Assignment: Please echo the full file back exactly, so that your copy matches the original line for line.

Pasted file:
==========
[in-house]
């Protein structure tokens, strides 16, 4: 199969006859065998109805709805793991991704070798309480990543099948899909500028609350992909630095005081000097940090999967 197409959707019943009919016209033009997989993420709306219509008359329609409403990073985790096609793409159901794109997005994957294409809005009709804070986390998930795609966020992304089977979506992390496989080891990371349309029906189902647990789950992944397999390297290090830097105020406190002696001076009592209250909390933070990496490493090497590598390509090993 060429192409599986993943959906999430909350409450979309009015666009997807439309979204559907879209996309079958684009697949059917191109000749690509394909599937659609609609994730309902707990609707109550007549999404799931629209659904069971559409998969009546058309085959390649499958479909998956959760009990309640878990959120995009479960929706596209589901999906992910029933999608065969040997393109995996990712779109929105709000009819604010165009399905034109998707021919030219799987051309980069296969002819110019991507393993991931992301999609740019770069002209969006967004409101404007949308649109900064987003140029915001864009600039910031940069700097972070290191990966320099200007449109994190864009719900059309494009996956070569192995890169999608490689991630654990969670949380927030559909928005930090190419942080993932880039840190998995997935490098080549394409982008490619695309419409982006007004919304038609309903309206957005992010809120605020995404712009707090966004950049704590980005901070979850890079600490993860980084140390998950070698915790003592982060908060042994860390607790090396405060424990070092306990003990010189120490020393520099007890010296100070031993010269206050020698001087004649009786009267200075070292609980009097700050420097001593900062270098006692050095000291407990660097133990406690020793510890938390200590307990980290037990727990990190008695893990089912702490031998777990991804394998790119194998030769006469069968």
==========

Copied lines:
[in-house]
């Protein structure tokens, strides 16, 4: 199969006859065998109805709805793991991704070798309480990543099948899909500028609350992909630095005081000097940090999967 197409959707019943009919016209033009997989993420709306219509008359329609409403990073985790096609793409159901794109997005994957294409809005009709804070986390998930795609966020992304089977979506992390496989080891990371349309029906189902647990789950992944397999390297290090830097105020406190002696001076009592209250909390933070990496490493090497590598390509090993 060429192409599986993943959906999430909350409450979309009015666009997807439309979204559907879209996309079958684009697949059917191109000749690509394909599937659609609609994730309902707990609707109550007549999404799931629209659904069971559409998969009546058309085959390649499958479909998956959760009990309640878990959120995009479960929706596209589901999906992910029933999608065969040997393109995996990712779109929105709000009819604010165009399905034109998707021919030219799987051309980069296969002819110019991507393993991931992301999609740019770069002209969006967004409101404007949308649109900064987003140029915001864009600039910031940069700097972070290191990966320099200007449109994190864009719900059309494009996956070569192995890169999608490689991630654990969670949380927030559909928005930090190419942080993932880039840190998995997935490098080549394409982008490619695309419409982006007004919304038609309903309206957005992010809120605020995404712009707090966004950049704590980005901070979850890079600490993860980084140390998950070698915790003592982060908060042994860390607790090396405060424990070092306990003990010189120490020393520099007890010296100070031993010269206050020698001087004649009786009267200075070292609980009097700050420097001593900062270098006692050095000291407990660097133990406690020793510890938390200590307990980290037990727990990190008695893990089912702490031998777990991804394998790119194998030769006469069968």